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Category Archives: news
Imagine if you bought a new car but they keys were not going to be shipped to you until a few years later. That’s analogous to the situation the U.S. Air Force finds itself in. The first GPS III satellite is finally ready to launch today, December 18, 2018 — a little over 2 years beyond the original schedule. However, most of the unique GPS III features won’t be available until at least 2022, according to a 2017 Government Accounting Office (GAO) report to Congress.
GPS III is a project to launch 32 new satellites that will — for military …read more
The greatest hardware hacks of all time were simply the result of finding software keys in memory. The AACS encryption debacle — the 09 F9 key that allowed us to decrypt HD DVDs — was the result of encryption keys just sitting in main memory, where it could be read by any other program. DeCSS, the hack that gave us all access to DVDs was again the result of encryption keys sitting out in the open.
Because encryption doesn’t work if your keys are just sitting out in the open, system designers have come up with ingenious solutions to prevent …read more
What do you get if you cross a Furby with a master of 20th Century literature? The Borgy. Argentinian hacker [Roni Bandini] found an old Furby and decided to hack it by altering its personality. His inspiration was the Argentinian writer Jorge Louis Borges, one of the pioneers of surrealist writing. The idea is that, at random times during the day, the Borgy will share a bit of wisdom from Borges to inspire and enlighten.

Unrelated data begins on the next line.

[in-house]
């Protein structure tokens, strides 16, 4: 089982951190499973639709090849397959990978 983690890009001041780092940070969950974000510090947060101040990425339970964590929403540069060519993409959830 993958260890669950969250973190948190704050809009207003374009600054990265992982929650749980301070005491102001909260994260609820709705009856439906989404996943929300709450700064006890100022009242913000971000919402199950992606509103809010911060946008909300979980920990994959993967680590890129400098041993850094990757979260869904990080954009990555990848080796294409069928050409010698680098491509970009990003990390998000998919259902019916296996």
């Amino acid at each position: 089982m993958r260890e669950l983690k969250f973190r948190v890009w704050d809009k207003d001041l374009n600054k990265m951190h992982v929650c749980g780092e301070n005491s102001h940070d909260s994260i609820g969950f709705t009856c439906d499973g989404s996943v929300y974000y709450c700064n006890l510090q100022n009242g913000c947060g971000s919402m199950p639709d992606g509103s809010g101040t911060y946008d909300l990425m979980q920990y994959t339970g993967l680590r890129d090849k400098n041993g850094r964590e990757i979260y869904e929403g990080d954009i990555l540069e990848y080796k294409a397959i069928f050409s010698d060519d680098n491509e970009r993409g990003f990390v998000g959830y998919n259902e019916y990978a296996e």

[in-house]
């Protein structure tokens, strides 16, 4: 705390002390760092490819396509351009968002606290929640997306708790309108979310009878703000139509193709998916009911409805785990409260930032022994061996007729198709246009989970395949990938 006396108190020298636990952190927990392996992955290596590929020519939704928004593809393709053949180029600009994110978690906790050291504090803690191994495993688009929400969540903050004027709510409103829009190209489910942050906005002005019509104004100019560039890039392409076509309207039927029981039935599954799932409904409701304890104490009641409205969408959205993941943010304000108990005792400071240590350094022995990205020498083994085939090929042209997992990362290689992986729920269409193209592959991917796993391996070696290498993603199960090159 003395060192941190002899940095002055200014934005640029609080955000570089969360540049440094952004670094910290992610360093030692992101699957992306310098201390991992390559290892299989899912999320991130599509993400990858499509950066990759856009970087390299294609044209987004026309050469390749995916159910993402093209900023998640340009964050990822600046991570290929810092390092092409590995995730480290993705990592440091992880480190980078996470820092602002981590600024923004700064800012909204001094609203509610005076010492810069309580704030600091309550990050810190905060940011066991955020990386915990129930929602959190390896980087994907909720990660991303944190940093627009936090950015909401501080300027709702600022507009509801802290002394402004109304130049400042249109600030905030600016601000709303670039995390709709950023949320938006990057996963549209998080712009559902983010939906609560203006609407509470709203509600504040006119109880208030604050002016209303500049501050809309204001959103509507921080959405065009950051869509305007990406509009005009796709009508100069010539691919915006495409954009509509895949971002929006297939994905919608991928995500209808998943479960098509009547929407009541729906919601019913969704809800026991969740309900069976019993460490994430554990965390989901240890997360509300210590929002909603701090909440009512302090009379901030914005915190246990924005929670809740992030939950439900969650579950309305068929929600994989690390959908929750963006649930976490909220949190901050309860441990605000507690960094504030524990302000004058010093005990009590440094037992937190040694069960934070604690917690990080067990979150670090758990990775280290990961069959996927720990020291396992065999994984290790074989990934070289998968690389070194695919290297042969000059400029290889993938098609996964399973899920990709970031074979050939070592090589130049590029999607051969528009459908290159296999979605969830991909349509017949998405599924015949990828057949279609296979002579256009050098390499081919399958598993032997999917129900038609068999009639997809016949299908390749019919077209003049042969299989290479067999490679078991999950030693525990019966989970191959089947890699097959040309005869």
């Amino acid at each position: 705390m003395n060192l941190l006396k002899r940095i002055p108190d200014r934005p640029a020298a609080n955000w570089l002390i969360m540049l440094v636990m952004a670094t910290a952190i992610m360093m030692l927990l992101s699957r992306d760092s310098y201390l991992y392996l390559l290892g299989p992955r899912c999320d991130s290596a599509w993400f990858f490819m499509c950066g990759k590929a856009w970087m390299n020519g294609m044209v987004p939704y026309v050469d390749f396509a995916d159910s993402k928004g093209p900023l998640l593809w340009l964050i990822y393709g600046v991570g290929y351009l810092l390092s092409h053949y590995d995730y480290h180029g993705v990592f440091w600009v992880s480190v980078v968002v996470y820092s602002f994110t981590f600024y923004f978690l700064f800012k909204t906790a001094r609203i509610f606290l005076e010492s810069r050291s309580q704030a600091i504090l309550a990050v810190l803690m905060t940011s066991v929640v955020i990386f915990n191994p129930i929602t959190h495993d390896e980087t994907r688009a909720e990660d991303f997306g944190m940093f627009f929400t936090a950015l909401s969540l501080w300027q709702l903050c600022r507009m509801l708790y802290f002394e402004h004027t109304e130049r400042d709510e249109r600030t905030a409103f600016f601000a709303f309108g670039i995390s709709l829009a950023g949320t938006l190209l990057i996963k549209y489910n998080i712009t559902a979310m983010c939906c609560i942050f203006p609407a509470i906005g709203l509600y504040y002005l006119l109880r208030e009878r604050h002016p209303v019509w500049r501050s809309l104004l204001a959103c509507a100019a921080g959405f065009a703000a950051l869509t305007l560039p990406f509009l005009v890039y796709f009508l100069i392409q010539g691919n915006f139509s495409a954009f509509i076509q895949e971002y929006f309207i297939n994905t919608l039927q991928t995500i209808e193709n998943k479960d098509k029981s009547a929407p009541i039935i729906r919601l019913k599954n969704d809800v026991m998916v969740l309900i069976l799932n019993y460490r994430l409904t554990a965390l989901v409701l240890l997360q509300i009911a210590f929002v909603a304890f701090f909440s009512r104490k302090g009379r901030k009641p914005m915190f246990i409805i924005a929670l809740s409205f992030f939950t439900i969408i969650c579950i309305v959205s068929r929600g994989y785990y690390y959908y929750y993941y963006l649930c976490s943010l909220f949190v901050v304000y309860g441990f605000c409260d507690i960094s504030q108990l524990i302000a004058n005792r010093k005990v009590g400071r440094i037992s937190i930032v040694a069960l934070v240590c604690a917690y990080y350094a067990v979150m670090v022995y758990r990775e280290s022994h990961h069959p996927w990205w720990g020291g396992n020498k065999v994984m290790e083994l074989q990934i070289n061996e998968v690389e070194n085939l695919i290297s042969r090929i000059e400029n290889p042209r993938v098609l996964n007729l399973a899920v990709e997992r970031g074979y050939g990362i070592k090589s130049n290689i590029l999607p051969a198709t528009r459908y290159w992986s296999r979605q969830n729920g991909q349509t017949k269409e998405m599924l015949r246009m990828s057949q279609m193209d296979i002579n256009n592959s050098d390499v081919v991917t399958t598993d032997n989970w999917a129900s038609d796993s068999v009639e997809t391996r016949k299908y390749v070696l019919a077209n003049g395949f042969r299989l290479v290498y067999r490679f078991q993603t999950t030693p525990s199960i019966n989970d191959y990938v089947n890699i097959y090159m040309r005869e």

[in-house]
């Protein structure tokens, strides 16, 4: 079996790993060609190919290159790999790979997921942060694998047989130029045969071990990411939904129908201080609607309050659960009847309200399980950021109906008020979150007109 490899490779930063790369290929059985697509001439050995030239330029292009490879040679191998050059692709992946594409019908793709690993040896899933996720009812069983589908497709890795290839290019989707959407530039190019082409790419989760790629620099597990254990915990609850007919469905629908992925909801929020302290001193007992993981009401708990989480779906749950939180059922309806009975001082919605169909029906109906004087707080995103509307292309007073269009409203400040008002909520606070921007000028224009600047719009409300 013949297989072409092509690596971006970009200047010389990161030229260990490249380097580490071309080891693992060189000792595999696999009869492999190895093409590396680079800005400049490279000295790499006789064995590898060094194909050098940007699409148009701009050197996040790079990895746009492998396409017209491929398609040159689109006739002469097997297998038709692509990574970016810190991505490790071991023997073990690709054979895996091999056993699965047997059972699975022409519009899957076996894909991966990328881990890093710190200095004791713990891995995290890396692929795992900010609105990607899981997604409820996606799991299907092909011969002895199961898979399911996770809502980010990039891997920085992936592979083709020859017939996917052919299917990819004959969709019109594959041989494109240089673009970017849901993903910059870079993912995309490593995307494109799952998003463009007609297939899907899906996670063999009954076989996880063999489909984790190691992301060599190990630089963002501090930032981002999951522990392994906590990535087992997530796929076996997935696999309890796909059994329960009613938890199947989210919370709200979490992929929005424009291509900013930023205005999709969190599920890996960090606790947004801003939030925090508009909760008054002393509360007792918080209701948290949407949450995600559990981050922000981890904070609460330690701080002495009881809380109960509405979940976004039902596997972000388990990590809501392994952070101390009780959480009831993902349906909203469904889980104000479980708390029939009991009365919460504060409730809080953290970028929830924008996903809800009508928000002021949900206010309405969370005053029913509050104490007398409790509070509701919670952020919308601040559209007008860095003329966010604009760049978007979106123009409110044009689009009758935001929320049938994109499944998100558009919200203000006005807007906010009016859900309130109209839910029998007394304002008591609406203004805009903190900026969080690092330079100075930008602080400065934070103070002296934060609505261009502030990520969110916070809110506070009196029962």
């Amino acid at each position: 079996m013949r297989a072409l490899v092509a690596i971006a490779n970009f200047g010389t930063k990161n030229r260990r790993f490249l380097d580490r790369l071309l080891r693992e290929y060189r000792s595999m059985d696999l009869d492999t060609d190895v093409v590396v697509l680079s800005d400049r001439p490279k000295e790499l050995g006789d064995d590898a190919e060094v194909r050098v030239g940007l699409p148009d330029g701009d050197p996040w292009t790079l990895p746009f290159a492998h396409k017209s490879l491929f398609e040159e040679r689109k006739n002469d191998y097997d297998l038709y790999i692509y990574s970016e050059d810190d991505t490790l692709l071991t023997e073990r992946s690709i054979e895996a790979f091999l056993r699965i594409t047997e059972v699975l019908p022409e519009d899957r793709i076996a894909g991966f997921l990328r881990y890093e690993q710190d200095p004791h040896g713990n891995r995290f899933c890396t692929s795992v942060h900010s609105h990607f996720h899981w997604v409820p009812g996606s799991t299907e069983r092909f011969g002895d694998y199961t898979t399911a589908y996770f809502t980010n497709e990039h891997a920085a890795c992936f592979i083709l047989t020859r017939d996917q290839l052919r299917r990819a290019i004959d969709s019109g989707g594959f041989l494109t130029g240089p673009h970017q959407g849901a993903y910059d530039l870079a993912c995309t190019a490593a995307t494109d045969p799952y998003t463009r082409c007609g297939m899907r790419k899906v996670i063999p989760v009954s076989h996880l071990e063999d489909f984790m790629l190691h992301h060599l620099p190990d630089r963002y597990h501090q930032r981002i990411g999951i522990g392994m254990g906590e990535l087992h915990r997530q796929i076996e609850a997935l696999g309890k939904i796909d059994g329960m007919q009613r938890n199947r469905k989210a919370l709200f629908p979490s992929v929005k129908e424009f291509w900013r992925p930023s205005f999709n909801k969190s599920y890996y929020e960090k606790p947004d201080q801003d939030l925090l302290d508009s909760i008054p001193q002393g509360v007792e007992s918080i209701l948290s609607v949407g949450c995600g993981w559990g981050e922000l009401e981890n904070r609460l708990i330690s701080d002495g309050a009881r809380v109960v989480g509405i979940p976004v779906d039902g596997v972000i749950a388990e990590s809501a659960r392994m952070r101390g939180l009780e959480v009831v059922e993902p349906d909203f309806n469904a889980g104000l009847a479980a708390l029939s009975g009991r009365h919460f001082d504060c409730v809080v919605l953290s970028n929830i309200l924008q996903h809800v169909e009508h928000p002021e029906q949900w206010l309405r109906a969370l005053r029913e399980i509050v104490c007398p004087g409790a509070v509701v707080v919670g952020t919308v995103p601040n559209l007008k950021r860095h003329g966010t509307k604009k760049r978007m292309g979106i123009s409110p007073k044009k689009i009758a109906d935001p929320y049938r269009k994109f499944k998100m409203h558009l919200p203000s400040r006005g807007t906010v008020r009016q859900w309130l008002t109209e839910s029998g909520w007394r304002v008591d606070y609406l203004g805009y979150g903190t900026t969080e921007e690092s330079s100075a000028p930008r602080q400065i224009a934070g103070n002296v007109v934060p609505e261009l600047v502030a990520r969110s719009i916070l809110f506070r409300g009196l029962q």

[Roni] hacked the Furby to replace the speaker with a more powerful one, and built a base to hold the larger speaker and a switch …read more
Although hard to believe in the age of cheap IMSI-catchers, “subscriber location privacy” is supposed to be protected by mobile phone protocols. The Authentication and Key Agreement (AKA) protocol provides location privacy for 3G, 4G, and 5G connections, and it’s been broken at a basic enough level that three successive generations of a technology have had some of their secrets laid bare in one fell swoop.
When 3G was developed, long ago now, spoofing cell towers was expensive and difficult enough that the phone’s International Mobile Subscriber Identity (IMSI) was transmitted unencrypted. For 5G, a more secure version based on …read more
The crash of the videogame market in 1983 struck down a slew of victims, and unique products such as the Vectrex were not immune to its destructive ways. The all-in-one console featured a monochromatic vector display and offered an arcade-like experience at home complete with an analog joystick controller. It sadly never made it to its second birthday before being axed in early 1984, however, thanks to the [National Videogame Museum] we now how a glimpse of an alternate history for the Vectrex. They posted some photos of an unreleased Vectrex prototype that was restored to working order.